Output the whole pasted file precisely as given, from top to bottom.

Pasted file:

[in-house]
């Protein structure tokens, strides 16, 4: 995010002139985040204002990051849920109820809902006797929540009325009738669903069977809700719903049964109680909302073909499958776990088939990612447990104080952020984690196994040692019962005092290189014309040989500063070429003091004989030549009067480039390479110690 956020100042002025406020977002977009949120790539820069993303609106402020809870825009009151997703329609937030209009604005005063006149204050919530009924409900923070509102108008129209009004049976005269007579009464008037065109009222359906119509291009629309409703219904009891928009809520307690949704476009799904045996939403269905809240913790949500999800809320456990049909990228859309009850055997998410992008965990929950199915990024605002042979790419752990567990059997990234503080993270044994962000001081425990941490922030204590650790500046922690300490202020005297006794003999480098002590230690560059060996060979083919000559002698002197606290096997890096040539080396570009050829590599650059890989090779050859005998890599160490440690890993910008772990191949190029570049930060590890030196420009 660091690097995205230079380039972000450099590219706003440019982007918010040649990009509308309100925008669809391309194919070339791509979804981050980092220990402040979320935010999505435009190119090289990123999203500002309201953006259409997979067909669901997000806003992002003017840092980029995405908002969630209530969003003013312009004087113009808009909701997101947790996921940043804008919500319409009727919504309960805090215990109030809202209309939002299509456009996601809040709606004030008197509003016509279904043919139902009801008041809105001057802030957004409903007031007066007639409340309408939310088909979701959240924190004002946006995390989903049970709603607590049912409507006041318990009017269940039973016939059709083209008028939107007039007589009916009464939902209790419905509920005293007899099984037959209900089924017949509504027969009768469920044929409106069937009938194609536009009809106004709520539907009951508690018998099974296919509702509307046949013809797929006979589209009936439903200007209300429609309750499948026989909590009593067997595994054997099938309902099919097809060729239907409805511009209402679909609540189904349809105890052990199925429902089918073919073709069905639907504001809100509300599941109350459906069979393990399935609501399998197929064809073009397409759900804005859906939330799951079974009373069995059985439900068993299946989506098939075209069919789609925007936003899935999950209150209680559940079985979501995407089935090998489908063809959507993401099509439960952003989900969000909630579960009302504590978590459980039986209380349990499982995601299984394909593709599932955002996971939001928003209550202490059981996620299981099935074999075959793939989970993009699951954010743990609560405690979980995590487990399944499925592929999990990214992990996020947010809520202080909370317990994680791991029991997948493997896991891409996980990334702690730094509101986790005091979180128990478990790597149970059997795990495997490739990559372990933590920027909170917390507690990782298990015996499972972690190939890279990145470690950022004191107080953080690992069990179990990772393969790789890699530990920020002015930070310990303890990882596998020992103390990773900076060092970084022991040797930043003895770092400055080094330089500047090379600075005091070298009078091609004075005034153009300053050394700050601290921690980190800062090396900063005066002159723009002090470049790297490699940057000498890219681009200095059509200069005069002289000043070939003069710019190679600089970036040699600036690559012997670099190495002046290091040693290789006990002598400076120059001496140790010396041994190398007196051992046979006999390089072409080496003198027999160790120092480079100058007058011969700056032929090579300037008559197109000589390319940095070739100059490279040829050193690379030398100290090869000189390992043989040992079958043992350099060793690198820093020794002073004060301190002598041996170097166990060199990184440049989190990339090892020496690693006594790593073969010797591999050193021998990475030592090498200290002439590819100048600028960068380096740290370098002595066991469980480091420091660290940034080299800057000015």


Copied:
[in-house]
């Protein structure tokens, strides 16, 4: 995010002139985040204002990051849920109820809902006797929540009325009738669903069977809700719903049964109680909302073909499958776990088939990612447990104080952020984690196994040692019962005092290189014309040989500063070429003091004989030549009067480039390479110690 956020100042002025406020977002977009949120790539820069993303609106402020809870825009009151997703329609937030209009604005005063006149204050919530009924409900923070509102108008129209009004049976005269007579009464008037065109009222359906119509291009629309409703219904009891928009809520307690949704476009799904045996939403269905809240913790949500999800809320456990049909990228859309009850055997998410992008965990929950199915990024605002042979790419752990567990059997990234503080993270044994962000001081425990941490922030204590650790500046922690300490202020005297006794003999480098002590230690560059060996060979083919000559002698002197606290096997890096040539080396570009050829590599650059890989090779050859005998890599160490440690890993910008772990191949190029570049930060590890030196420009 660091690097995205230079380039972000450099590219706003440019982007918010040649990009509308309100925008669809391309194919070339791509979804981050980092220990402040979320935010999505435009190119090289990123999203500002309201953006259409997979067909669901997000806003992002003017840092980029995405908002969630209530969003003013312009004087113009808009909701997101947790996921940043804008919500319409009727919504309960805090215990109030809202209309939002299509456009996601809040709606004030008197509003016509279904043919139902009801008041809105001057802030957004409903007031007066007639409340309408939310088909979701959240924190004002946006995390989903049970709603607590049912409507006041318990009017269940039973016939059709083209008028939107007039007589009916009464939902209790419905509920005293007899099984037959209900089924017949509504027969009768469920044929409106069937009938194609536009009809106004709520539907009951508690018998099974296919509702509307046949013809797929006979589209009936439903200007209300429609309750499948026989909590009593067997595994054997099938309902099919097809060729239907409805511009209402679909609540189904349809105890052990199925429902089918073919073709069905639907504001809100509300599941109350459906069979393990399935609501399998197929064809073009397409759900804005859906939330799951079974009373069995059985439900068993299946989506098939075209069919789609925007936003899935999950209150209680559940079985979501995407089935090998489908063809959507993401099509439960952003989900969000909630579960009302504590978590459980039986209380349990499982995601299984394909593709599932955002996971939001928003209550202490059981996620299981099935074999075959793939989970993009699951954010743990609560405690979980995590487990399944499925592929999990990214992990996020947010809520202080909370317990994680791991029991997948493997896991891409996980990334702690730094509101986790005091979180128990478990790597149970059997795990495997490739990559372990933590920027909170917390507690990782298990015996499972972690190939890279990145470690950022004191107080953080690992069990179990990772393969790789890699530990920020002015930070310990303890990882596998020992103390990773900076060092970084022991040797930043003895770092400055080094330089500047090379600075005091070298009078091609004075005034153009300053050394700050601290921690980190800062090396900063005066002159723009002090470049790297490699940057000498890219681009200095059509200069005069002289000043070939003069710019190679600089970036040699600036690559012997670099190495002046290091040693290789006990002598400076120059001496140790010396041994190398007196051992046979006999390089072409080496003198027999160790120092480079100058007058011969700056032929090579300037008559197109000589390319940095070739100059490279040829050193690379030398100290090869000189390992043989040992079958043992350099060793690198820093020794002073004060301190002598041996170097166990060199990184440049989190990339090892020496690693006594790593073969010797591999050193021998990475030592090498200290002439590819100048600028960068380096740290370098002595066991469980480091420091660290940034080299800057000015």